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More on Vermiculite
Technically, vermiculite encompasses a large group of hydrated laminar magnesium-aluminum-iron silicates, which resemble mica. There are two keys to the unique properties of vermiculite. The first is its laminar (or layered) crystalline structure, which provides the hinged plates that make the material expand or unfold in a linear manner, like an accordion. The second is the fact that it contains trapped water, which flashes into steam when heated to force the layers open. There are a great many naturally occurring vermiculite minerals and soils, and their identification often requires sophisticated scientific analysis.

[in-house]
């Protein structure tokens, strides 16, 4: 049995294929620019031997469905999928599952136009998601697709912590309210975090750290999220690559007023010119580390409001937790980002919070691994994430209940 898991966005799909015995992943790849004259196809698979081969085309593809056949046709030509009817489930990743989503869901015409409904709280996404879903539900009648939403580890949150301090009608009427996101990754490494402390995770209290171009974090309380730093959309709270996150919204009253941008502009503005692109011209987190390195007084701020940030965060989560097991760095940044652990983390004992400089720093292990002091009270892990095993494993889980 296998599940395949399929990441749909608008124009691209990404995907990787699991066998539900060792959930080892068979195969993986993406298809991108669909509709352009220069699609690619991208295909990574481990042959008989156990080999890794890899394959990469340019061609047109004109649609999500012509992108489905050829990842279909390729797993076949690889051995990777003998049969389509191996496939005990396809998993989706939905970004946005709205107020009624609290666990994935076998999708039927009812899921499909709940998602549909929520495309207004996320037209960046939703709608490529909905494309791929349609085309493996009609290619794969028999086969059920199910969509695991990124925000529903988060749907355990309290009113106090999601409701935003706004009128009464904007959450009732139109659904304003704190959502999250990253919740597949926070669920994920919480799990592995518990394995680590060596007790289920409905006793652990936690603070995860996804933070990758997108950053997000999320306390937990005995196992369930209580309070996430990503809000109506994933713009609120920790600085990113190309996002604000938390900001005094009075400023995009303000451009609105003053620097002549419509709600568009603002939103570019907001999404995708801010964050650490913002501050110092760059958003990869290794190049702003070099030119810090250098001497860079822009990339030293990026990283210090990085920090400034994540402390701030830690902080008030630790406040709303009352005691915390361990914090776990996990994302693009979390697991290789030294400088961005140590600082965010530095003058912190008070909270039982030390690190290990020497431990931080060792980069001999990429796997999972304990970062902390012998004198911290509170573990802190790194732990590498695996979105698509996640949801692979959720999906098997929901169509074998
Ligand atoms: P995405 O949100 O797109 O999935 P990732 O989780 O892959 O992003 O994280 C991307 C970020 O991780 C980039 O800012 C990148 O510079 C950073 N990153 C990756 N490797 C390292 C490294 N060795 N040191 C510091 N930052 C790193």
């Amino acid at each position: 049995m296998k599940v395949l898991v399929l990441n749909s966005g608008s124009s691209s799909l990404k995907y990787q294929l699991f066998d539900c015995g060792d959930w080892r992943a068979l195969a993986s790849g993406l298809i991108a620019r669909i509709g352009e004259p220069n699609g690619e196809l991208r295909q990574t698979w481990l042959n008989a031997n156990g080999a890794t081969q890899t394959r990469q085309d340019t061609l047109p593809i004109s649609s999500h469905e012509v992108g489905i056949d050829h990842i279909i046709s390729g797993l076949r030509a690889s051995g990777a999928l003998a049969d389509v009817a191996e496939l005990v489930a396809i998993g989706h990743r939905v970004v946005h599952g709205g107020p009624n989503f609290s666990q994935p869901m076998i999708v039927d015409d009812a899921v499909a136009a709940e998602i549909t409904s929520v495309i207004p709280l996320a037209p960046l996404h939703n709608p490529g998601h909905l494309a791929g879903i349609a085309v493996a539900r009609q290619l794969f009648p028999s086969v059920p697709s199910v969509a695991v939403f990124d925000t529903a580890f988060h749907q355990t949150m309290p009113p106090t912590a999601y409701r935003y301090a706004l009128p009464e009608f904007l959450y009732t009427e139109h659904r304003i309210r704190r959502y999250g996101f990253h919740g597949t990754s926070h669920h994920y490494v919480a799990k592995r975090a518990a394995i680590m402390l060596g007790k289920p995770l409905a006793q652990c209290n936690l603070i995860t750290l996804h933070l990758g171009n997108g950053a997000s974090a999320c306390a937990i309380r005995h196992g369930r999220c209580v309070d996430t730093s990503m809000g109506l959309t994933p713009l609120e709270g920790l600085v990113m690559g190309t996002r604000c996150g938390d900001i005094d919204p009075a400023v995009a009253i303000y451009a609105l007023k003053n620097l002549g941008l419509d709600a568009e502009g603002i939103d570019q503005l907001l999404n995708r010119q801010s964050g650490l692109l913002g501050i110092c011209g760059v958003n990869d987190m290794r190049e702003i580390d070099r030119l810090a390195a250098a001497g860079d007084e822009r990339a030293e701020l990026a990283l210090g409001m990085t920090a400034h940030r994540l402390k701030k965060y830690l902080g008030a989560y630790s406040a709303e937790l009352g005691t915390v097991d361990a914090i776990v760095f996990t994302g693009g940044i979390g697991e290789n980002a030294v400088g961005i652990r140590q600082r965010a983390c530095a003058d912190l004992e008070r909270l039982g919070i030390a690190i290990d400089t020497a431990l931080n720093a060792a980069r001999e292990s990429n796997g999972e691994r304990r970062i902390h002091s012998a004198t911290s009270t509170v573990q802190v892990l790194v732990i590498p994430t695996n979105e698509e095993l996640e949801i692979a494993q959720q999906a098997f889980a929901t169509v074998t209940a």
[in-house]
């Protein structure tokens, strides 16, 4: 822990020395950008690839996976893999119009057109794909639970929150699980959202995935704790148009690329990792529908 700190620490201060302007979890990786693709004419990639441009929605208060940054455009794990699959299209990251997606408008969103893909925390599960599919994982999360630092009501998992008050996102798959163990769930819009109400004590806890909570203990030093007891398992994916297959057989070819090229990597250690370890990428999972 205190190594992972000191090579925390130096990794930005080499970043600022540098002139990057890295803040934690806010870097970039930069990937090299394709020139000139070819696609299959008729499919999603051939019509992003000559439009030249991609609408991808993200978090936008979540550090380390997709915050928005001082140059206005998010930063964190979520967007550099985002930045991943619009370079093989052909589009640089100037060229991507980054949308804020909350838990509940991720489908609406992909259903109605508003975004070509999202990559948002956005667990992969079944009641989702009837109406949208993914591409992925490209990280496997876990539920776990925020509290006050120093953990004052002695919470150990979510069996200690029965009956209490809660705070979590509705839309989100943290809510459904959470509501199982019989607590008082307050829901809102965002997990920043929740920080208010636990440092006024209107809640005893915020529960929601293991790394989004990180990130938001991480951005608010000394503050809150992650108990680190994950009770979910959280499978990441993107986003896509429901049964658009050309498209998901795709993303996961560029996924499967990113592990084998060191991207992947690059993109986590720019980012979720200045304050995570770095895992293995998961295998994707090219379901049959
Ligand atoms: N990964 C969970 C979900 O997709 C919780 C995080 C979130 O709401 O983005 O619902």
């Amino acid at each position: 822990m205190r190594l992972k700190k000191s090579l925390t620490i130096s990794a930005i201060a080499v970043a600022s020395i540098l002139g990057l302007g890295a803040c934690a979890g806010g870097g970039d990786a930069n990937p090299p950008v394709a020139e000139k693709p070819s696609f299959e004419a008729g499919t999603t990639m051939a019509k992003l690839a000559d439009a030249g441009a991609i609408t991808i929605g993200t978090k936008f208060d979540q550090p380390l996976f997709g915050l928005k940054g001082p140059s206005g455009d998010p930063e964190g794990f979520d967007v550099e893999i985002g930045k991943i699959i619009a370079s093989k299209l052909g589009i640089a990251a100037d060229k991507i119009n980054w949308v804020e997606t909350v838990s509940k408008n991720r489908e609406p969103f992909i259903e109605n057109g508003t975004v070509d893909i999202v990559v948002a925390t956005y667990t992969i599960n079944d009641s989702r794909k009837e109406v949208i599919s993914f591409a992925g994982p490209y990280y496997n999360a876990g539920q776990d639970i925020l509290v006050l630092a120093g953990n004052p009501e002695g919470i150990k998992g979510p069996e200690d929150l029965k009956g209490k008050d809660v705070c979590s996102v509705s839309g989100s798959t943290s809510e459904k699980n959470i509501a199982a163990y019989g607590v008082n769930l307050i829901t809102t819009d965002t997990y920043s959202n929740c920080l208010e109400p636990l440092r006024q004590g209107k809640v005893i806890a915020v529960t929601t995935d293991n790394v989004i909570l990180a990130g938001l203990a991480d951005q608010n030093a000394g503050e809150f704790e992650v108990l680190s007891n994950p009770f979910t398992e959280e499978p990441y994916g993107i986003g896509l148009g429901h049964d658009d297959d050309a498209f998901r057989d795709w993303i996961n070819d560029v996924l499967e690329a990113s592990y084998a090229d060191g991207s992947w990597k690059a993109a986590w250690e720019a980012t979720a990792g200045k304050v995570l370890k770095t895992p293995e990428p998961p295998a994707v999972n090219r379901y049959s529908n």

One of the most common forms of vermiculite is generally known as commercial vermiculite. This is the form that is mined and processed for various end uses. It is derived from rocks containing large crystals of the minerals biotite and iron-bearing phlogopite. As these rocks are exposed to the weather, they start to decompose, allowing water to enter and react with the various chemicals present. As the decomposition and chemical reactions proceed, vermiculite is formed.